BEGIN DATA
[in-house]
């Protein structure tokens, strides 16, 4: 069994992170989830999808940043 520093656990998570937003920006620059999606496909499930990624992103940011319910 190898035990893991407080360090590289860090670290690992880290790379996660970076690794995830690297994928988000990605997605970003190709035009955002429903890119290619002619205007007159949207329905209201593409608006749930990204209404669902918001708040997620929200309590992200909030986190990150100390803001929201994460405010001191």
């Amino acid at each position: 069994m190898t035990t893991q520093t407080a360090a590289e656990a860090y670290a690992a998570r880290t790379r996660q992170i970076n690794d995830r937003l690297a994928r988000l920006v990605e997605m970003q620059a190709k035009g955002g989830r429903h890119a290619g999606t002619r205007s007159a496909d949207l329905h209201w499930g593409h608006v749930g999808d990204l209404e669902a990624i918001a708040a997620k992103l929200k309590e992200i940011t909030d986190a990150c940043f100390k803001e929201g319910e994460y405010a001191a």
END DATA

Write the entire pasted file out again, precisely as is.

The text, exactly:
[in-house]
């Protein structure tokens, strides 16, 4: 069994992170989830999808940043 520093656990998570937003920006620059999606496909499930990624992103940011319910 190898035990893991407080360090590289860090670290690992880290790379996660970076690794995830690297994928988000990605997605970003190709035009955002429903890119290619002619205007007159949207329905209201593409608006749930990204209404669902918001708040997620929200309590992200909030986190990150100390803001929201994460405010001191």
């Amino acid at each position: 069994m190898t035990t893991q520093t407080a360090a590289e656990a860090y670290a690992a998570r880290t790379r996660q992170i970076n690794d995830r937003l690297a994928r988000l920006v990605e997605m970003q620059a190709k035009g955002g989830r429903h890119a290619g999606t002619r205007s007159a496909d949207l329905h209201w499930g593409h608006v749930g999808d990204l209404e669902a990624i918001a708040a997620k992103l929200k309590e992200i940011t909030d986190a990150c940043f100390k803001e929201g319910e994460y405010a001191a």